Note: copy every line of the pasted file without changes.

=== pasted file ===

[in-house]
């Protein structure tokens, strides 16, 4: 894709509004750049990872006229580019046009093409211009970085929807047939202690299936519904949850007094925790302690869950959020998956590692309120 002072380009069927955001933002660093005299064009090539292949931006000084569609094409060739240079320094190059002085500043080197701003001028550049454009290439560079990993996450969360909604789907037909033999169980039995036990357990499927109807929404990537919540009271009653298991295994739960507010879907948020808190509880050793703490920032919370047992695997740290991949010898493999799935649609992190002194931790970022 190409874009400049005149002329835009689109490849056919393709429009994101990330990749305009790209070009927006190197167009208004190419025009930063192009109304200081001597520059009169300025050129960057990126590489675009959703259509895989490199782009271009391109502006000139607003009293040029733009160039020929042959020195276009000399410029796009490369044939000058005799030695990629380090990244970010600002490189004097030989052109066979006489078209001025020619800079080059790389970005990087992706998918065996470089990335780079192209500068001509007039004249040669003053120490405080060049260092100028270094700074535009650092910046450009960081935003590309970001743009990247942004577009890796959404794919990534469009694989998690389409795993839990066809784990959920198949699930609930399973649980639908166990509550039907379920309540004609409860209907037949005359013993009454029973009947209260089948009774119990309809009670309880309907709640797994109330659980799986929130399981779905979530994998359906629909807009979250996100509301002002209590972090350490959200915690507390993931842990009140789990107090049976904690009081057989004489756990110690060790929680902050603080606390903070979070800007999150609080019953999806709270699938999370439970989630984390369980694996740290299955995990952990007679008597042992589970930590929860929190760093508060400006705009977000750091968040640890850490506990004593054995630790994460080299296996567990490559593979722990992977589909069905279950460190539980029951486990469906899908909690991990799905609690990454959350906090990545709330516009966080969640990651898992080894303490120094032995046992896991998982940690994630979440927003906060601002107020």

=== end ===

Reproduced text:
[in-house]
């Protein structure tokens, strides 16, 4: 894709509004750049990872006229580019046009093409211009970085929807047939202690299936519904949850007094925790302690869950959020998956590692309120 002072380009069927955001933002660093005299064009090539292949931006000084569609094409060739240079320094190059002085500043080197701003001028550049454009290439560079990993996450969360909604789907037909033999169980039995036990357990499927109807929404990537919540009271009653298991295994739960507010879907948020808190509880050793703490920032919370047992695997740290991949010898493999799935649609992190002194931790970022 190409874009400049005149002329835009689109490849056919393709429009994101990330990749305009790209070009927006190197167009208004190419025009930063192009109304200081001597520059009169300025050129960057990126590489675009959703259509895989490199782009271009391109502006000139607003009293040029733009160039020929042959020195276009000399410029796009490369044939000058005799030695990629380090990244970010600002490189004097030989052109066979006489078209001025020619800079080059790389970005990087992706998918065996470089990335780079192209500068001509007039004249040669003053120490405080060049260092100028270094700074535009650092910046450009960081935003590309970001743009990247942004577009890796959404794919990534469009694989998690389409795993839990066809784990959920198949699930609930399973649980639908166990509550039907379920309540004609409860209907037949005359013993009454029973009947209260089948009774119990309809009670309880309907709640797994109330659980799986929130399981779905979530994998359906629909807009979250996100509301002002209590972090350490959200915690507390993931842990009140789990107090049976904690009081057989004489756990110690060790929680902050603080606390903070979070800007999150609080019953999806709270699938999370439970989630984390369980694996740290299955995990952990007679008597042992589970930590929860929190760093508060400006705009977000750091968040640890850490506990004593054995630790994460080299296996567990490559593979722990992977589909069905279950460190539980029951486990469906899908909690991990799905609690990454959350906090990545709330516009966080969640990651898992080894303490120094032995046992896991998982940690994630979440927003906060601002107020």